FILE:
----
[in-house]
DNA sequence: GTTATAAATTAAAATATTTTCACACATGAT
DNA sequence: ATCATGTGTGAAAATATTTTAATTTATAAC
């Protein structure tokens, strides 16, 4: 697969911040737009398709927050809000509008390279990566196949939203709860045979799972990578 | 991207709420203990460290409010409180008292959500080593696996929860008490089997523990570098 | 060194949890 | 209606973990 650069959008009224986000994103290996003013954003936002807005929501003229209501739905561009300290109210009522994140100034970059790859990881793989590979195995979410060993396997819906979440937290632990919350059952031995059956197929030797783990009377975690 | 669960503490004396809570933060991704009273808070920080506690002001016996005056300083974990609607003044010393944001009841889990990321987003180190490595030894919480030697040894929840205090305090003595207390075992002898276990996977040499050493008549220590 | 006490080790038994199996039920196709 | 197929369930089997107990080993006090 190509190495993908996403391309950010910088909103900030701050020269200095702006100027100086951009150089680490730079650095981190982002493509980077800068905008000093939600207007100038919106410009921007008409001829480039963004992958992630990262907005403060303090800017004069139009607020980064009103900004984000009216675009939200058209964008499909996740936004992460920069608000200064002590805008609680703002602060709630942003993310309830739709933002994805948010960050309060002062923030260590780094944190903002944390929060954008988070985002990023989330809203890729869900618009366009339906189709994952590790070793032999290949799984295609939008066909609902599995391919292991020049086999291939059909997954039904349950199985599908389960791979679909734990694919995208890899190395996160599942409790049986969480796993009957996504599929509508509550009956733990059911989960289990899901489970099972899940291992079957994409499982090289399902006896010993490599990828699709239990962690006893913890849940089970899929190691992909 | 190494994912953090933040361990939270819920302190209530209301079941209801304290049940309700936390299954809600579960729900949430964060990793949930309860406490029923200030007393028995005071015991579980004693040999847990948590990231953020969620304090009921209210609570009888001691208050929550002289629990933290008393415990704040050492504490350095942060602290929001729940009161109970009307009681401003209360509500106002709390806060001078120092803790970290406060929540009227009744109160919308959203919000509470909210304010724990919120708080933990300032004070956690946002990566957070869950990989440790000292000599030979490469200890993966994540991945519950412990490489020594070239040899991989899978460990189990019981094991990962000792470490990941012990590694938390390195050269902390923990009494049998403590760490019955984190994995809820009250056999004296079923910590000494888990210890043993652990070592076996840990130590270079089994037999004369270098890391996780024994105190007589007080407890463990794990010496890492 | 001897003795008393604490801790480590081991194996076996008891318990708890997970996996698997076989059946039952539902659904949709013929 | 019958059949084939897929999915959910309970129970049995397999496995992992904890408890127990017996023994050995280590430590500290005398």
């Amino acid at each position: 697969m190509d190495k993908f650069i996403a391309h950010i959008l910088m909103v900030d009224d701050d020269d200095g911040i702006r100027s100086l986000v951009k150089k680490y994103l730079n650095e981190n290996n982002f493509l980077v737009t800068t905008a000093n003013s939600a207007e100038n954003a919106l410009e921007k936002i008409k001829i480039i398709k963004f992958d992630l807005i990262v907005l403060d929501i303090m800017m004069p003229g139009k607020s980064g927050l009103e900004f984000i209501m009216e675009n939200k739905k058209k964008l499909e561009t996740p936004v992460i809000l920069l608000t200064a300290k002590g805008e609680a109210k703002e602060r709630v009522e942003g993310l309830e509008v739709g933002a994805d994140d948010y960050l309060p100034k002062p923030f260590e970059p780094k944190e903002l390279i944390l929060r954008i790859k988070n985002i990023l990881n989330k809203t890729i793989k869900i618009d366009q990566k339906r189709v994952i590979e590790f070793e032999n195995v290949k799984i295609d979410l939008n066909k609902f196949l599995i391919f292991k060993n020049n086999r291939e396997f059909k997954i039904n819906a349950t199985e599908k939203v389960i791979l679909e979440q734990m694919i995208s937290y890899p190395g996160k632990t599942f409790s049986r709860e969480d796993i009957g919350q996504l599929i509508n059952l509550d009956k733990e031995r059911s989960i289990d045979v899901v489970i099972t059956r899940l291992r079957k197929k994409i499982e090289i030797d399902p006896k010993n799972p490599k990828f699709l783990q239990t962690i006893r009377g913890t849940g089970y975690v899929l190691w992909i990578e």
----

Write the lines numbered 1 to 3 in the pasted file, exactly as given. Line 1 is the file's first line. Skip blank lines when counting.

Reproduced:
[in-house]
DNA sequence: GTTATAAATTAAAATATTTTCACACATGAT
DNA sequence: ATCATGTGTGAAAATATTTTAATTTATAAC